[sip-comm-dev] Some ideas on using Java Web Start to launch SIP Communicator


#1

Hi all!

This is a followup to a e-mail discussion which I had with Emil some days
ago. I wrote him that we are using Java Web Start (JWS) for our application
which embeds the SIP part of SIP Communicator. Naturally, Emil asked if this
could be used for the "standard" SIP Communicator. Unfortunately, my
approach is pretty hack-ish, so I don't think it shold be transferred as is
to the SIP Communicator project. Doing it right is pretty difficult, since
SIP Communicator uses the OSGi framework (with felix as implementation) and
its deployment and security mechanisms don't integrate naturally with the
JWS mechanisms.

Our application was using JWS before we integrated SIP Communicator, so I
had to find a way to make it work. This is how I do it:
* felix.jar is added to the JWS JNLP resources section.
* All bundle JAR files are ZIPPED into a single JAR file "sc-bundles.jar".
This file is added to the JNLP resources as well.
* the JNLP is configured to ask the user to grant the application
"all-permissions".* a custom felix launcher (which i could adapt as starting
point for issue 406) does the following:
** Find the location of the sc-bundles.jar (which JWS has downloaded) by
using Class.getResource("/protocol-sip.jar") and construct a JAR url from
it.
** replace the bundle JAR locations in felix.client.run.properties so that
they point to the bundle in sc-bundles.jar.
** set the system Policy to a policy which always gives ALL_PERMISSIONS to
all code, circumventing the felix OSGi security checks.

The drawbacks of this solution are that
* all bundle JARs are downloaded again even if only a single bundle should
change.
* the bundle JARs use twice the disk space, once in the JWS cache and once in
the felix one.
* simply disabling security is not a nice thing.

If we want to make SIP Communicator launchable with JWS, I think the real way
to do it would be to make felix launchable with JWS in general. I guess the
way would be something like this:

* Make the felix jar and the bundle jars downloadable from the web server.
* Create a custom felix launcher JAR which contains the launcher class and a
felix properties file.
** The properties file references the bundle jars by their http addresses on
the web server (possibly with placeholders, so the launcher can set the server
address at runtime).
* Create a JNLP file which references the custom launcher as main class and
the felix jar.
* Somehow handle security gracefully (I'm not sure what that would involve).
* JWS would then download and start felix, and felix would in turn download
the bundle jars and launch SIP communicator.

This is just a recording of my ideas. I won't actually have time to work on
this, but if someone else would like to do it, I'd be happy to help.

Regards
Michael Koch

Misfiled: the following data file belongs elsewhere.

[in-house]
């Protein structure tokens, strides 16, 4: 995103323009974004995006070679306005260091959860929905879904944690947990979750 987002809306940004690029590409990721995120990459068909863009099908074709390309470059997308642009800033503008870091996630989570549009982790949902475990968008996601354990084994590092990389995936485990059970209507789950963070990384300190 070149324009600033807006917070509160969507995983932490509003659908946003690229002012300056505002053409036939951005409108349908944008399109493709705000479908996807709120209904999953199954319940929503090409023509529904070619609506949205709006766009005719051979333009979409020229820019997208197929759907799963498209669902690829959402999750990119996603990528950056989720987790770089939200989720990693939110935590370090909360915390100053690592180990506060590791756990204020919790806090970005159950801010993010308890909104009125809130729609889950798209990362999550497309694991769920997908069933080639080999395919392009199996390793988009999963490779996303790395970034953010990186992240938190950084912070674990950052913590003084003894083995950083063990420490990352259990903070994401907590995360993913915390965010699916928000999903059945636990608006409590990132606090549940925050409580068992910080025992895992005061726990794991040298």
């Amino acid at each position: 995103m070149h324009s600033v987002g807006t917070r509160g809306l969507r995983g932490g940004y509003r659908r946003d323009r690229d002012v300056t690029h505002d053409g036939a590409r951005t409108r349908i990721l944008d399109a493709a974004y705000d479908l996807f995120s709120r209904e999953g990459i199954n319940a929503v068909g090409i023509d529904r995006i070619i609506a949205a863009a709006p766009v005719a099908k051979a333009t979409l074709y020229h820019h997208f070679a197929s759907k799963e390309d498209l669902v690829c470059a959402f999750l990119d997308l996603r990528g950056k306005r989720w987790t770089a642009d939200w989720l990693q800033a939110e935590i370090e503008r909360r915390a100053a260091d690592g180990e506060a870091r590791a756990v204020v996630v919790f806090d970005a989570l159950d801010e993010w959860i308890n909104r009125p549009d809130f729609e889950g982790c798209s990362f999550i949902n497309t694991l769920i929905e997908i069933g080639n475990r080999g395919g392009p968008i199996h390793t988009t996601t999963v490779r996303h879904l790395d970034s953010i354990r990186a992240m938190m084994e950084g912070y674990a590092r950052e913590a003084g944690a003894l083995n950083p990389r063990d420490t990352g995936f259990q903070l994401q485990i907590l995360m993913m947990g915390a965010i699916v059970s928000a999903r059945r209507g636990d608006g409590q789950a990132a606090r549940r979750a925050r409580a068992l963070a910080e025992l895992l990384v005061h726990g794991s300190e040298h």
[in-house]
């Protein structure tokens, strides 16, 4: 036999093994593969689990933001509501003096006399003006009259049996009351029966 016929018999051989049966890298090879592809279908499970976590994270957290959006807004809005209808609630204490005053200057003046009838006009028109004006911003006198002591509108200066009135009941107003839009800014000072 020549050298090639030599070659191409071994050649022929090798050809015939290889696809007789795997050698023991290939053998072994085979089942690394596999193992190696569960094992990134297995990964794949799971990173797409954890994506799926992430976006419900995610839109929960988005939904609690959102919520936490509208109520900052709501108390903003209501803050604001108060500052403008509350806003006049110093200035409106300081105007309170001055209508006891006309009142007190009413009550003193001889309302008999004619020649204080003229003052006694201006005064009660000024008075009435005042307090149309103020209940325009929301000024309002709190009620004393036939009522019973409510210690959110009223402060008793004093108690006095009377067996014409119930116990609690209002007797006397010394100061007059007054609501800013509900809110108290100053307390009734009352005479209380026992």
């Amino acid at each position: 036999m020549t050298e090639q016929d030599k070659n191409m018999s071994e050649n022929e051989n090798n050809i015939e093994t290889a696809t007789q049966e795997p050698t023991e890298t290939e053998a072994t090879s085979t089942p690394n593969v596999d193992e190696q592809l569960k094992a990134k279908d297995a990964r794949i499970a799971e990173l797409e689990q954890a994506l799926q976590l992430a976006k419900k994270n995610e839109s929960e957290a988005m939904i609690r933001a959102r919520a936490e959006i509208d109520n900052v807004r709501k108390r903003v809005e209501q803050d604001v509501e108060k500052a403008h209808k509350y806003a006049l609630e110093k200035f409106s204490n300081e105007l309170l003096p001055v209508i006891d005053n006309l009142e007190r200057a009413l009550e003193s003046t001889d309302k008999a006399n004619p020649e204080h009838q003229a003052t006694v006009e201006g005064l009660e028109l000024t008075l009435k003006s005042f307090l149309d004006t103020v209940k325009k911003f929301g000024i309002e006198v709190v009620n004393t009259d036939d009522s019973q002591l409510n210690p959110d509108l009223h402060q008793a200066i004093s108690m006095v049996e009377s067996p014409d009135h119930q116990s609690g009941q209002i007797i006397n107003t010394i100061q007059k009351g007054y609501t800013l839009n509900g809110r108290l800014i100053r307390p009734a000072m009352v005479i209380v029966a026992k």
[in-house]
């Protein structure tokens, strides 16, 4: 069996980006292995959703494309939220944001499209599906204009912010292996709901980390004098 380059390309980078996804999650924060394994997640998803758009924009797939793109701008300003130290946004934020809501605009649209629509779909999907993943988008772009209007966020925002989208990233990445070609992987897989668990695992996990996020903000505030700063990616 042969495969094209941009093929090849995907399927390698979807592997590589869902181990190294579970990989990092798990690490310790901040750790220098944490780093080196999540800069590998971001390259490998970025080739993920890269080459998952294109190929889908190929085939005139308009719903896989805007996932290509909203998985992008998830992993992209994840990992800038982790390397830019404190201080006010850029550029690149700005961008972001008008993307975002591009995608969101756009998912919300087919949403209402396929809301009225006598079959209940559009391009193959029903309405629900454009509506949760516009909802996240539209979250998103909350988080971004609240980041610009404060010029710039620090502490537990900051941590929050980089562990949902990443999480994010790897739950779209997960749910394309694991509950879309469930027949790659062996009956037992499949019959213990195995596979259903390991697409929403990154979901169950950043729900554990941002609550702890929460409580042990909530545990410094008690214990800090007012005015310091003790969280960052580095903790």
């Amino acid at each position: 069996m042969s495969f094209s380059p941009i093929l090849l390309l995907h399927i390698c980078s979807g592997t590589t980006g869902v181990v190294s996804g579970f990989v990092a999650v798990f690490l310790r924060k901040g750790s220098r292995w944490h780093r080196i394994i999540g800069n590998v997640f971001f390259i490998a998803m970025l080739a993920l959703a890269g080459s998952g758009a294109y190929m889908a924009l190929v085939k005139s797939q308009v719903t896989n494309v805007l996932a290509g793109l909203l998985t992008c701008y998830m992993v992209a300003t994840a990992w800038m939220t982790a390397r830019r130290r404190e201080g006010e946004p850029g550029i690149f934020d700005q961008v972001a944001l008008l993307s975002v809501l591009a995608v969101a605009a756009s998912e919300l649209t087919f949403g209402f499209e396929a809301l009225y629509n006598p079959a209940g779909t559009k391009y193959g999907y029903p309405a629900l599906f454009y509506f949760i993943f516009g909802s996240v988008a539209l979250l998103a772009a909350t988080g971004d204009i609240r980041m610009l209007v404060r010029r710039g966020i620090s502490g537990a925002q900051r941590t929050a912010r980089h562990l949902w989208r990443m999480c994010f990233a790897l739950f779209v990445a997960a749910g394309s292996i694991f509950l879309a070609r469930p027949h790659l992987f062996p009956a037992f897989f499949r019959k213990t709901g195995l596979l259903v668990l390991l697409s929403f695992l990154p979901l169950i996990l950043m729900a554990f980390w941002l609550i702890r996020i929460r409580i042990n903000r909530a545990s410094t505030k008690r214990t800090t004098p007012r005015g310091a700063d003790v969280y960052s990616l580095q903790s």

#2

Hi Michael,

Thanks for sharing your thoughts. Having a webstart installer would
definitely be a great thing and we are bound to put some time on it
during the following several months.

We would also be working on our own Felix launcher and I expect this to
somewhat facilitate the web start deployment issue.

Cheers
Emil

Koch Michael wrote:

···

Hi all!

This is a followup to a e-mail discussion which I had with Emil some days
ago. I wrote him that we are using Java Web Start (JWS) for our application
which embeds the SIP part of SIP Communicator. Naturally, Emil asked if this
could be used for the "standard" SIP Communicator. Unfortunately, my
approach is pretty hack-ish, so I don't think it shold be transferred as is
to the SIP Communicator project. Doing it right is pretty difficult, since
SIP Communicator uses the OSGi framework (with felix as implementation) and
its deployment and security mechanisms don't integrate naturally with the
JWS mechanisms.

Our application was using JWS before we integrated SIP Communicator, so I
had to find a way to make it work. This is how I do it:
* felix.jar is added to the JWS JNLP resources section.
* All bundle JAR files are ZIPPED into a single JAR file "sc-bundles.jar".
This file is added to the JNLP resources as well.
* the JNLP is configured to ask the user to grant the application
"all-permissions".* a custom felix launcher (which i could adapt as starting
point for issue 406) does the following:
** Find the location of the sc-bundles.jar (which JWS has downloaded) by
using Class.getResource("/protocol-sip.jar") and construct a JAR url from
it.
** replace the bundle JAR locations in felix.client.run.properties so that
they point to the bundle in sc-bundles.jar.
** set the system Policy to a policy which always gives ALL_PERMISSIONS to
all code, circumventing the felix OSGi security checks.

The drawbacks of this solution are that
* all bundle JARs are downloaded again even if only a single bundle should
change.
* the bundle JARs use twice the disk space, once in the JWS cache and once in
the felix one.